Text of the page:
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Updated on November 30, 2016

Technically speaking, a microphone is a device that changes sound energy into electrical energy and, though relatively simple, forms the basis of all voice communication, enabling sound to be transmitted and recorded by electronic means. There are four basic types of microphones in use.

The carbon microphone, the oldest and most widely used type, is familiar as the telephone transmitter. Credit for the invention of the microphone can therefore be attributed to Alexander Graham Bell as an indirect achievement of his pioneer work on the telephone. Though restricted in sound quality, the carbon microphone provides high intelligibility for accurate voice communication, can be manufactured at low cost, and is rugged in nature. It consists of a metal diaphragm placed against an insulated cup that contains loosely packed carbon granules. Sound vibrations striking the diaphragm alternately increase and decrease pressure on the granules, producing a variation in the current because of a proportional change in resistance of the mass of granules. This variation in current corresponds to variations in sound applied to the diaphragm, and the resulting alternating voltage may be amplified and used to provide the signal necessary for the desired communication.

The crystal microphone, which is widely used in public-address systems and home recording work, depends for its action on the piezoelectric effect of certain crystals, most commonly Rochelle salts. The term "piezoelectric" refers to the fact that when pressure (in this instance, sound waves) is applied to the crystal in the proper direction, a proportionately varying voltage is produced between opposite faces of the crystal. The advantages of the crystal microphone are its relatively high output voltage, good sound quality, and low cost. Crystal microphones are quite sensitive to extremes of heat and humidity, however, and they do not tolerate rough handling or severe mechanical shock.

The third basic type of microphone, which depends on magnetism for the translation of sound energy into electrical energy, includes the dynamic microphone and the velocity or ribbon microphone. The dynamic microphone closely resembles the dynamic loudspeaker, found in all radio and television receivers, in principle. In fact, a two- or three-inch dynamic speaker will make a satisfactory microphone for such limited-quality use as intercommunication systems and is frequently so employed.

The dynamic microphone consists of a number of turns of wire wound in what is called a voice coil and rigidly attached to a diaphragm. This coil is suspended between the poles of a permanent magnet. Sound causes the diaphragm to vibrate, moving the coil back and forth between the poles and producing an alternating voltage proportional to the applied sound. The velocity microphone, a high-quality device widely used in commercial broadcasting and recording, is similar in principle. A thin, corrugated metallic ribbon is suspended between the poles of a permanent magnet. When vibrated by sound, the ribbon cuts the lines of force between the poles in alternating directions, generating an alternating voltage across the length of the ribbon. Since the voltage generated by both dynamic and velocity microphones is very small, much greater amplification is necessary for practical use than in the case of carbon and crystal microphones.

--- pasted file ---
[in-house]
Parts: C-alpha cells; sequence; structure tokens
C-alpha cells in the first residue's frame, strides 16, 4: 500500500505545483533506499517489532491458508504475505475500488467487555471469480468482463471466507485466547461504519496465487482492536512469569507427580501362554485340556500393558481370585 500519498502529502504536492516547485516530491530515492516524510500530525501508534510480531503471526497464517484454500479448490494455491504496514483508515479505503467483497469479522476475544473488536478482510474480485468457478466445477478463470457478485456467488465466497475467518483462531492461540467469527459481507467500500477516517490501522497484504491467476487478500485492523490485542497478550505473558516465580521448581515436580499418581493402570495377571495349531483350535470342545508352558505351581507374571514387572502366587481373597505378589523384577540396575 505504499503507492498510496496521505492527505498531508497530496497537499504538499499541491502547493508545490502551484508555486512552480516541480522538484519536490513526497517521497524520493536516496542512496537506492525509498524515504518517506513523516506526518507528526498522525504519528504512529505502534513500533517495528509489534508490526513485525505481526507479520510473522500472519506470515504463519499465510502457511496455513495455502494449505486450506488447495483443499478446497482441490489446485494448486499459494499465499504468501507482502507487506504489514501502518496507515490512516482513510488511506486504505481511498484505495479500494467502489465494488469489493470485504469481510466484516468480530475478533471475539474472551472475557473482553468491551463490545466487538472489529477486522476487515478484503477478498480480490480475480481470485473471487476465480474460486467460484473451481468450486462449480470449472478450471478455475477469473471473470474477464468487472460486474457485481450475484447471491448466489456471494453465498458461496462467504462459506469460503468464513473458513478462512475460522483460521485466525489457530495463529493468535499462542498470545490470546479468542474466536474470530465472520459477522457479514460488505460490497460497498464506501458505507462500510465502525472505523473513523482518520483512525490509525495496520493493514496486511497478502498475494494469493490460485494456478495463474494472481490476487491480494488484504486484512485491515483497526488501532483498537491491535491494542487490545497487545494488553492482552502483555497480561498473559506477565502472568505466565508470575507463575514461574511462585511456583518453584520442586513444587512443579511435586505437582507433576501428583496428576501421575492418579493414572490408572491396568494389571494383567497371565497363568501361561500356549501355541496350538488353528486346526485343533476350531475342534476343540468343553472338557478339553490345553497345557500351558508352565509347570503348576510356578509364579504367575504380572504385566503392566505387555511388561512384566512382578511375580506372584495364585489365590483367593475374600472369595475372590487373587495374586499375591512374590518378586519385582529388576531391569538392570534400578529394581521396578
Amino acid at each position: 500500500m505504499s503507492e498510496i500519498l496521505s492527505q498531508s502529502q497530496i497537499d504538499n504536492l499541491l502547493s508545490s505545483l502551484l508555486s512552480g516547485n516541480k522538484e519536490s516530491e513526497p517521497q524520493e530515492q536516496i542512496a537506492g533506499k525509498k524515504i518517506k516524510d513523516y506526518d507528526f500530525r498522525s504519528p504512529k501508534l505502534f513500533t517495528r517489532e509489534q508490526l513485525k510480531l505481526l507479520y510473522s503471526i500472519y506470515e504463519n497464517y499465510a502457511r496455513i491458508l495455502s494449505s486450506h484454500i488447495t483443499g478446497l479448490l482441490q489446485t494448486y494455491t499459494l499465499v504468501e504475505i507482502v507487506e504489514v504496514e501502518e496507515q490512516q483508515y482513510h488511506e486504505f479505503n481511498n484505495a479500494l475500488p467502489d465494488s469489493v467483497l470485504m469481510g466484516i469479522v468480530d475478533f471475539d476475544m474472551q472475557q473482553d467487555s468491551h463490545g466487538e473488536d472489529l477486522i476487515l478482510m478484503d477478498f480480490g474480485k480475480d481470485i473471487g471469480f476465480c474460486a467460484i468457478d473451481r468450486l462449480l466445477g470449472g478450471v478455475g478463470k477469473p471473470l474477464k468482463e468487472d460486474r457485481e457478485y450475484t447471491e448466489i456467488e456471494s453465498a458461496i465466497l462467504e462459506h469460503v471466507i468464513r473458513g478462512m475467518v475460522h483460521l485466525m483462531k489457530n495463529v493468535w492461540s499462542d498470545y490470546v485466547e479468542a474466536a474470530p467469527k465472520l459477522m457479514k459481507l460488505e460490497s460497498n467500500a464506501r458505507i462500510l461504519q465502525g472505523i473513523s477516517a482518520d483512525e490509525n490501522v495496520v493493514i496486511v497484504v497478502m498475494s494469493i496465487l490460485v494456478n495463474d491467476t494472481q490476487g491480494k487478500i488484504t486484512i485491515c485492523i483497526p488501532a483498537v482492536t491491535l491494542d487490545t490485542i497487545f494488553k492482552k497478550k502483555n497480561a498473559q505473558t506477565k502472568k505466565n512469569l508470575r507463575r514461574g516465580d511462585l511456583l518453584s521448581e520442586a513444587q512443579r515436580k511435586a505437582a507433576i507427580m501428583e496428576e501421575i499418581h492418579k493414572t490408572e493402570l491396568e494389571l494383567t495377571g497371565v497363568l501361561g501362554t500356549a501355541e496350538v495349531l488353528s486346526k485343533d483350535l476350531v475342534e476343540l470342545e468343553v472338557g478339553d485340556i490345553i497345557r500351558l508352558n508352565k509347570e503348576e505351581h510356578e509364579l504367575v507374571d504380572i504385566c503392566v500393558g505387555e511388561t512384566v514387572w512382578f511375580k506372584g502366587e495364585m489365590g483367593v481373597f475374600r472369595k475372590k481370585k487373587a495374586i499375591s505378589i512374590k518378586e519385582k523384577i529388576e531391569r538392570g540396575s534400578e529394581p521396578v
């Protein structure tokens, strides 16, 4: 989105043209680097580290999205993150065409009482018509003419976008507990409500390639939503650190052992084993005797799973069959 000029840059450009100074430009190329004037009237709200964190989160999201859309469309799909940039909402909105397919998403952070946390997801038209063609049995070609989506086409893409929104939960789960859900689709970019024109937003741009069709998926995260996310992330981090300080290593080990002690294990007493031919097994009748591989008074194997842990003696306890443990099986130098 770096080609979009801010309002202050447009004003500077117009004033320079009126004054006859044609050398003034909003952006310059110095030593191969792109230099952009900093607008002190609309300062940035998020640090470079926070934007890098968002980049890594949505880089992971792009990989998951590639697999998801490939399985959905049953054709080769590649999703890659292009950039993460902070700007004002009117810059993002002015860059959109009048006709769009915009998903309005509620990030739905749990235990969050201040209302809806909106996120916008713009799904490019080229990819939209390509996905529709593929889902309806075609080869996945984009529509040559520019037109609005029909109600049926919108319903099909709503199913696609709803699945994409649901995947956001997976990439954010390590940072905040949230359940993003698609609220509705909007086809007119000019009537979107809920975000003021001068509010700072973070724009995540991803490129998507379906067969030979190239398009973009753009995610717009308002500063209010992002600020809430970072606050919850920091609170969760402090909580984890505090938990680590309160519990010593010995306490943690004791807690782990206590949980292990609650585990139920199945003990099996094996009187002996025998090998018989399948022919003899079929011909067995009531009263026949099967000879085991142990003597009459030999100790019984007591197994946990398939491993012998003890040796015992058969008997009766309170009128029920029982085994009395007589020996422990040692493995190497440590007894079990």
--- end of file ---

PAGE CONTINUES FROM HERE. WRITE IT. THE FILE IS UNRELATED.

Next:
The fourth general variety of microphone in use is the condenser microphone, in which a tightly stretched metal disk or diaphragm is very closely positioned to a heavy, fixed metal disk. A direct current potential is applied between the disks (which are actually the plates of the condenser) through a high resistance. Any changes in capacitance, such as are caused by applied sound energy, develop charging and discharging currents through the series resistance, generating the alternating voltage output of the microphone. Condenser microphones, particularly those of European manufacture, are among the highest-quality units available, and are almost universally used in the most exacting broadcasting and recording work.


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